In this guide we cover everything you need to know about Binge Eating Disorder (BED).
Here is what you’ll learn:
• Binge Eating Disorder 101: How it Feeds Off of You
• Main Causes & Symptoms
• How to Support Someone You Care About
• Treatment Options & Much More
What is Binge Eating Disorder?
Binge Eating is a term applied to an eating behavior when large amounts of food are consumed in a limited period of time (up to two hours). This eating behavior is often accompanied by a feeling of lack of control over what or how much food is eaten, and being disconnected from hunger cues and nutritional needs..
Binge Eating is a disorder associated with the feeling of compulsion and real loss of control. “In spite of my best plan, I ate so much all over again,” is a common refrain from a person who suffers with binge eating. Those with Binge Eating Disorder (BED), will often eat more, even after a binge. Often what follows are feelings of brutal self defeat and suffering.
The recurrence of these binge episodes is characterized clinically by the frequency of at least once a week for a continuous period of at least three months. Overeating moves into this diagnosable condition, when it fits certain characteristics that are so common in the American culture around food, feeding, dieting and nutrition.
In a diet-obsessed culture where 91% of americans are overweight or obese the constant fight to eat better, “eat right”, and be healthier as it relates to food seems endless. In the past four decades, the way the nation feeds has changed radically, even how we eat as families has shifted in fundamental ways. At the heart of the binging struggle is the loss of control with food, and unintended binges that result in remorse and feelings of failure.
Binge Eating Disorder was first described in 1959 by Dr. Albert Stunkard and is considered the most common of all eating disorders (see timeline).
Anyone can develop Binge Eating Disorder regardless of gender, age, weight or social status, and although it appears to be more common in women, men no doubt develop life-altering struggles with binge eating behaviors.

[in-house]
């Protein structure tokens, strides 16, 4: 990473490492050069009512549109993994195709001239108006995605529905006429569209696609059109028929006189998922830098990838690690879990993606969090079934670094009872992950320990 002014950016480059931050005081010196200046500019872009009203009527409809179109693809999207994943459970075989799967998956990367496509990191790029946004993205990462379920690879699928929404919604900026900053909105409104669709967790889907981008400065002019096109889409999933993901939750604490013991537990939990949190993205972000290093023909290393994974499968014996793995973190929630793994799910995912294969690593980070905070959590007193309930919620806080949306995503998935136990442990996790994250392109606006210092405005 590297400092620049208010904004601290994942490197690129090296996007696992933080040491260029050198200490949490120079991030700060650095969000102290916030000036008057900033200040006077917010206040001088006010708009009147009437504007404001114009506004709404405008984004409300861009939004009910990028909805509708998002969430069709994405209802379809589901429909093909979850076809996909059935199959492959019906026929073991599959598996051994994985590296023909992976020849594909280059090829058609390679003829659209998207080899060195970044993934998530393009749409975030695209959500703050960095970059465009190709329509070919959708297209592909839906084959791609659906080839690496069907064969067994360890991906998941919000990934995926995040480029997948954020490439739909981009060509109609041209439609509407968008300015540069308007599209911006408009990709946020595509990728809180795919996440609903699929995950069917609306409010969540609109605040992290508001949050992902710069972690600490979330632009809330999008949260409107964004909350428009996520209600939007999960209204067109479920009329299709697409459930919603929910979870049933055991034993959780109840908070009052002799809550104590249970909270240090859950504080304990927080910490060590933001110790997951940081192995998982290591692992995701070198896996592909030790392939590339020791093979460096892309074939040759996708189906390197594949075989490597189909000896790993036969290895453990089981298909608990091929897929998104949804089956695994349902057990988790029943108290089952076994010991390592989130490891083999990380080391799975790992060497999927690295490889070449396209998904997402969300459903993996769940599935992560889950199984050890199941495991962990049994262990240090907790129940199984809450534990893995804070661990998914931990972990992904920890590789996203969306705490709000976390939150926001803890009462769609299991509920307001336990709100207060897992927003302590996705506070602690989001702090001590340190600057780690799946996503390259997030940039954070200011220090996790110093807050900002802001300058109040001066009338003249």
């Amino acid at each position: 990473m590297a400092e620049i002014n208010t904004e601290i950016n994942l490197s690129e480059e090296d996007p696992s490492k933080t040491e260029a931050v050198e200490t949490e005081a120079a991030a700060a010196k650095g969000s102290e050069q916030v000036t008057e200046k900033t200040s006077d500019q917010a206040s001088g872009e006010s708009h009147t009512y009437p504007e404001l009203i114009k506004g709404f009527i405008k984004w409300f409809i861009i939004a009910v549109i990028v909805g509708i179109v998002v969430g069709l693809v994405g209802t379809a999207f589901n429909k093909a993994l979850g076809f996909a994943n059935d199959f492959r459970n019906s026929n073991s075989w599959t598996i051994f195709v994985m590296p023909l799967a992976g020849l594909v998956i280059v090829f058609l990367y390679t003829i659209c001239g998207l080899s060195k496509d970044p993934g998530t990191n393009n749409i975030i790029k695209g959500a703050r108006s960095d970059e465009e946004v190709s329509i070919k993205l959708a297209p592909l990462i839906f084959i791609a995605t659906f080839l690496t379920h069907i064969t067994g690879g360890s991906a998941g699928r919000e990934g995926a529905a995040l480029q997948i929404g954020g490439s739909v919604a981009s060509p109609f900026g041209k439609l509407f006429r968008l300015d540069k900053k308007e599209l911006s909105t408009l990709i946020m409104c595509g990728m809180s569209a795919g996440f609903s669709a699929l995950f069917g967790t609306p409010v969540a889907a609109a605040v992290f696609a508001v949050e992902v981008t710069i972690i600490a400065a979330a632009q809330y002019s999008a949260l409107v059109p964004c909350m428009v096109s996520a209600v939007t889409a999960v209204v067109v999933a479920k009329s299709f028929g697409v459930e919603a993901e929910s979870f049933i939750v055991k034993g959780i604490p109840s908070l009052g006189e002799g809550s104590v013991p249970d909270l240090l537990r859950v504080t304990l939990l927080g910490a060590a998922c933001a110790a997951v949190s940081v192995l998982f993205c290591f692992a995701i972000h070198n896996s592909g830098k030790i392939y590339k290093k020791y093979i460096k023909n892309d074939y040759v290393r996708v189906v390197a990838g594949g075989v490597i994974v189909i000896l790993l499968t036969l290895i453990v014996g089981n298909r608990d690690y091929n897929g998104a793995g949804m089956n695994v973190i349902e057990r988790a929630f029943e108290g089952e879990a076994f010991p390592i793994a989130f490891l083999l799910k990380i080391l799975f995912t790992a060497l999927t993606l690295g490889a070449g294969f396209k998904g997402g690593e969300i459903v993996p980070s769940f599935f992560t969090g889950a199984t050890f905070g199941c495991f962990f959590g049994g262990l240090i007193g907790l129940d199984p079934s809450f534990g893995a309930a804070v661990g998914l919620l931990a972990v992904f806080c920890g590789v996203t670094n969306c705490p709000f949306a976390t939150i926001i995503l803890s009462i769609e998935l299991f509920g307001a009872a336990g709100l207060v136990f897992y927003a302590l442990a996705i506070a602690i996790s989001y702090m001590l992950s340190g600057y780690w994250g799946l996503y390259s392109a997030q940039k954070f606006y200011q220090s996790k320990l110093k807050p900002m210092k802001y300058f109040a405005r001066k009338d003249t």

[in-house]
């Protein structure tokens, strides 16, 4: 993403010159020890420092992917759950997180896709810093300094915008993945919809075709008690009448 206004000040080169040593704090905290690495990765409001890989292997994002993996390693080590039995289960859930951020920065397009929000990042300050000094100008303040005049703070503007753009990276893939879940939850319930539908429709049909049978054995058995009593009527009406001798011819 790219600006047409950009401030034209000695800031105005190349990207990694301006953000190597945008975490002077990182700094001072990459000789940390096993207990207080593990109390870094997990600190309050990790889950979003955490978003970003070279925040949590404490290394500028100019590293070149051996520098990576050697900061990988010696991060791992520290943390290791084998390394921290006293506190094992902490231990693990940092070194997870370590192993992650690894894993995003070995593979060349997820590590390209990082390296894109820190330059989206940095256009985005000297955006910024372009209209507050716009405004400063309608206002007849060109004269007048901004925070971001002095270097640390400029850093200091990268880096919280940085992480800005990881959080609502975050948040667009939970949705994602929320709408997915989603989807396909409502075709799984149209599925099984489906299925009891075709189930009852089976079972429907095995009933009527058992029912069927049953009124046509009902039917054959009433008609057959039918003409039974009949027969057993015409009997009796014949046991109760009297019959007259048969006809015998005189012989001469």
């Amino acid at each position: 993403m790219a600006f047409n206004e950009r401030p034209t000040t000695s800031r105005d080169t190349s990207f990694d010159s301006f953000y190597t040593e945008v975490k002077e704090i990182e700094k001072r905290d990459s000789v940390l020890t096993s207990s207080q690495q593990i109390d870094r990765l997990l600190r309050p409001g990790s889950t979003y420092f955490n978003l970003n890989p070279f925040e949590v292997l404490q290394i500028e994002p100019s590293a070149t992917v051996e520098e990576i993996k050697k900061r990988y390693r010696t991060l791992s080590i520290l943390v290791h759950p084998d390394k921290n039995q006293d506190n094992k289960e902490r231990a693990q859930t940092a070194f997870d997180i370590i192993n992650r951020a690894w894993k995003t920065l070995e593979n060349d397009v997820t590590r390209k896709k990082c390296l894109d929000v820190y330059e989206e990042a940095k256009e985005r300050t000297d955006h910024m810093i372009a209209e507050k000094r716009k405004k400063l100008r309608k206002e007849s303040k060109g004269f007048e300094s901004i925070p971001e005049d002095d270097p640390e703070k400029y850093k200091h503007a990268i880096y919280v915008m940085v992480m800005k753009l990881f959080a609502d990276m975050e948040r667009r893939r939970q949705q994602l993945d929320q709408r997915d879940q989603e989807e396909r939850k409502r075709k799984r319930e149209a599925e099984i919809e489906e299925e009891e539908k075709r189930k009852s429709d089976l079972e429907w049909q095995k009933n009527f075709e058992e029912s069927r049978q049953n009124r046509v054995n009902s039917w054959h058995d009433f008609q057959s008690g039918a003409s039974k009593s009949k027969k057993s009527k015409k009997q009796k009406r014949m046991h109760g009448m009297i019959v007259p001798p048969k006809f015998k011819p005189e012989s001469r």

Many who suffer with binging also suffer with how they feel about themselves (it is estimated that 78.9% of people with Binge Eating Disorder have some type of psychiatric diagnosis, including depression, low self-esteem or anxiety) as well as an overarching concern with weight and physical appearance. This disorder is often accompanied by feelings of anguish, shame and guilt.
Estimates illustrate that more than a ⅓ of those undergoing bariatric surgery (stomach reduction) have Binge Eating Disorder (verywell mind).
Like other eating disorders, Binge Eating often begins in childhood or adolescence due to family influence, and can also be due to hereditary, environmental and sociocultural factors.
What Is It Like to Be a Binge Eater?
There are many feelings, behaviors, and triggers involved with binge eating. As with any disordered behavior, the circumstances are complex.
Feelings: When eating, there may be an initial feeling of pleasure, being able to enjoy the taste and texture of food, and eating at a slower pace. However, unpleasant feelings and lack of control can quickly emerge, and feelings of anguish, shame or guilt rise up. The more food consumed, in one sitting can trigger feelings of disgust, shame and guilt, which intensifies as the binging continues.
Ingestion Speed: At a fast pace and in a short time, large amounts of food are mechanically ingested during a binge. According to the results of a study by a group of researchers from Columbia University, women suffering from BED consume food twice as fast as women without an eating disorder.
Agitation: It is common that agitation is present before and during an episode of binge eating. With desperation an intense desire for food is felt that inevitably incites a feeding. If the cupboards are bare, a trip to the store will ensure the feelings of agitation and desperation are consoled and quieted. .